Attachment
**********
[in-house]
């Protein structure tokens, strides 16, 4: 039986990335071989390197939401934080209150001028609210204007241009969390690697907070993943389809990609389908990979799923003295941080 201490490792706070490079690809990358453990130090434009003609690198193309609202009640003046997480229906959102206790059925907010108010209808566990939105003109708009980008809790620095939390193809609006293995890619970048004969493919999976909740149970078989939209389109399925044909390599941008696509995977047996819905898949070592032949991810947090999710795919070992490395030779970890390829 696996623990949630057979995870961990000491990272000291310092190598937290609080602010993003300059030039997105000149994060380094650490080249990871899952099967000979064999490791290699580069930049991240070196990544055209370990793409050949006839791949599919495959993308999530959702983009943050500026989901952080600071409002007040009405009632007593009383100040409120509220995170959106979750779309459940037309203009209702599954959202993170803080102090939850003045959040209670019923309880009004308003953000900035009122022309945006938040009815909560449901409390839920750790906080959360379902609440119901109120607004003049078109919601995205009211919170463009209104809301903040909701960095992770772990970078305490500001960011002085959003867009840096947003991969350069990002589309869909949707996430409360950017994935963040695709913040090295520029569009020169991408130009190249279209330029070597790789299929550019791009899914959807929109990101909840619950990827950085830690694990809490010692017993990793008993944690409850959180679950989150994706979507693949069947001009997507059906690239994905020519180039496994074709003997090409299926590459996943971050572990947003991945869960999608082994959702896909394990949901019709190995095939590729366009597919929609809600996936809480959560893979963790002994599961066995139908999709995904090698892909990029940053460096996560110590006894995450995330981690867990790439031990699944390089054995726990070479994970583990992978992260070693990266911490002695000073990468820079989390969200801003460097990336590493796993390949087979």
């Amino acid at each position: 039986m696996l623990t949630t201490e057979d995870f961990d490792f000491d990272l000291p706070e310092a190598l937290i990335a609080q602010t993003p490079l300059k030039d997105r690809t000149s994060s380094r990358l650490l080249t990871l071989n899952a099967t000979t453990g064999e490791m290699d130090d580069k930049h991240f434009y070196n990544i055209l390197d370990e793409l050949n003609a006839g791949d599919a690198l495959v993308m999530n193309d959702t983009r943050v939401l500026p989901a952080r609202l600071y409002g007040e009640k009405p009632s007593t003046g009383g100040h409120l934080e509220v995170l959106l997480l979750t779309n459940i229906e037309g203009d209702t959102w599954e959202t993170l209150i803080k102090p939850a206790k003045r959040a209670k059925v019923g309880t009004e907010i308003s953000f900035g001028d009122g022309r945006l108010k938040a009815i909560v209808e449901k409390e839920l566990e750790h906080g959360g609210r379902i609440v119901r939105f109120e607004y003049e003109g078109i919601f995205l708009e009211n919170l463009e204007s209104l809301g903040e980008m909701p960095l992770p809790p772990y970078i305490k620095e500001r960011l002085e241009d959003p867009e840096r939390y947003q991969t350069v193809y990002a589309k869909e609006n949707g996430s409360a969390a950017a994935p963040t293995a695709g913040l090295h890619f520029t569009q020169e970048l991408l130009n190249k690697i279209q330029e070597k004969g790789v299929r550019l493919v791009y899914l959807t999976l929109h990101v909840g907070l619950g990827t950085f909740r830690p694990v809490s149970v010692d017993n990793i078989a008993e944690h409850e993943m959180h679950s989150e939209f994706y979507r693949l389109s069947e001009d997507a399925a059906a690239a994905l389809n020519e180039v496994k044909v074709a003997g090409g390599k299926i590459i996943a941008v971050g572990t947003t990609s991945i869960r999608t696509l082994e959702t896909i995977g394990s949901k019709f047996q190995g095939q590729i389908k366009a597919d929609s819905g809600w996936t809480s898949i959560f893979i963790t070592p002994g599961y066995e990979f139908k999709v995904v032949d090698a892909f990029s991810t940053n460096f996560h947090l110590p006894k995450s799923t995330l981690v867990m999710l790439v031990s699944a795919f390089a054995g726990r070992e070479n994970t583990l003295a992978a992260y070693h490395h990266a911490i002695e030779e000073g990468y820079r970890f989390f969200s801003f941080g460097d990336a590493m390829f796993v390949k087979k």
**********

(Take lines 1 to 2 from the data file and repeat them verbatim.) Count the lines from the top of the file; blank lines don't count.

[in-house]
């Protein structure tokens, strides 16, 4: 039986990335071989390197939401934080209150001028609210204007241009969390690697907070993943389809990609389908990979799923003295941080 201490490792706070490079690809990358453990130090434009003609690198193309609202009640003046997480229906959102206790059925907010108010209808566990939105003109708009980008809790620095939390193809609006293995890619970048004969493919999976909740149970078989939209389109399925044909390599941008696509995977047996819905898949070592032949991810947090999710795919070992490395030779970890390829 696996623990949630057979995870961990000491990272000291310092190598937290609080602010993003300059030039997105000149994060380094650490080249990871899952099967000979064999490791290699580069930049991240070196990544055209370990793409050949006839791949599919495959993308999530959702983009943050500026989901952080600071409002007040009405009632007593009383100040409120509220995170959106979750779309459940037309203009209702599954959202993170803080102090939850003045959040209670019923309880009004308003953000900035009122022309945006938040009815909560449901409390839920750790906080959360379902609440119901109120607004003049078109919601995205009211919170463009209104809301903040909701960095992770772990970078305490500001960011002085959003867009840096947003991969350069990002589309869909949707996430409360950017994935963040695709913040090295520029569009020169991408130009190249279209330029070597790789299929550019791009899914959807929109990101909840619950990827950085830690694990809490010692017993990793008993944690409850959180679950989150994706979507693949069947001009997507059906690239994905020519180039496994074709003997090409299926590459996943971050572990947003991945869960999608082994959702896909394990949901019709190995095939590729366009597919929609809600996936809480959560893979963790002994599961066995139908999709995904090698892909990029940053460096996560110590006894995450995330981690867990790439031990699944390089054995726990070479994970583990992978992260070693990266911490002695000073990468820079989390969200801003460097990336590493796993390949087979």